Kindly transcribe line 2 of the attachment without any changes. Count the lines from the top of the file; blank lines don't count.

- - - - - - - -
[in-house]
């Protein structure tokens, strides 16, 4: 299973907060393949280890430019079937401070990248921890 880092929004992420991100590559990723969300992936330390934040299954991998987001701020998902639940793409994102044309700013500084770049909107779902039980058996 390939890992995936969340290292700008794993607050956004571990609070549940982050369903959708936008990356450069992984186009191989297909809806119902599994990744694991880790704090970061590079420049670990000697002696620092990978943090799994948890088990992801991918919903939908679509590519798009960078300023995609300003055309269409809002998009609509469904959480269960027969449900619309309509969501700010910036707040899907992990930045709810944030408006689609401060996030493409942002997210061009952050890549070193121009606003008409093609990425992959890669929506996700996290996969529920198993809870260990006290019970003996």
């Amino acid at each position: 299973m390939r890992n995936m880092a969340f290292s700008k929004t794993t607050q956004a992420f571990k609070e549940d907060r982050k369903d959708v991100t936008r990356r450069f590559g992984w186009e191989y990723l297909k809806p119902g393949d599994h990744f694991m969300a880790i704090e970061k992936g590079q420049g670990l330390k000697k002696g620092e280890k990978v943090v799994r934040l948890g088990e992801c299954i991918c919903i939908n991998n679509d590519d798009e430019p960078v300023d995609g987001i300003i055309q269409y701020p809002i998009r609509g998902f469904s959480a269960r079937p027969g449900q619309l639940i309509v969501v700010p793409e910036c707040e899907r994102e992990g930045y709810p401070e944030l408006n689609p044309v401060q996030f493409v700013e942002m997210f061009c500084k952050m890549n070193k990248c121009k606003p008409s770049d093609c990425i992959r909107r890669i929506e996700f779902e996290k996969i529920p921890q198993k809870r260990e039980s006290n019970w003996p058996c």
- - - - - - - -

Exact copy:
């Protein structure tokens, strides 16, 4: 299973907060393949280890430019079937401070990248921890 880092929004992420991100590559990723969300992936330390934040299954991998987001701020998902639940793409994102044309700013500084770049909107779902039980058996 390939890992995936969340290292700008794993607050956004571990609070549940982050369903959708936008990356450069992984186009191989297909809806119902599994990744694991880790704090970061590079420049670990000697002696620092990978943090799994948890088990992801991918919903939908679509590519798009960078300023995609300003055309269409809002998009609509469904959480269960027969449900619309309509969501700010910036707040899907992990930045709810944030408006689609401060996030493409942002997210061009952050890549070193121009606003008409093609990425992959890669929506996700996290996969529920198993809870260990006290019970003996």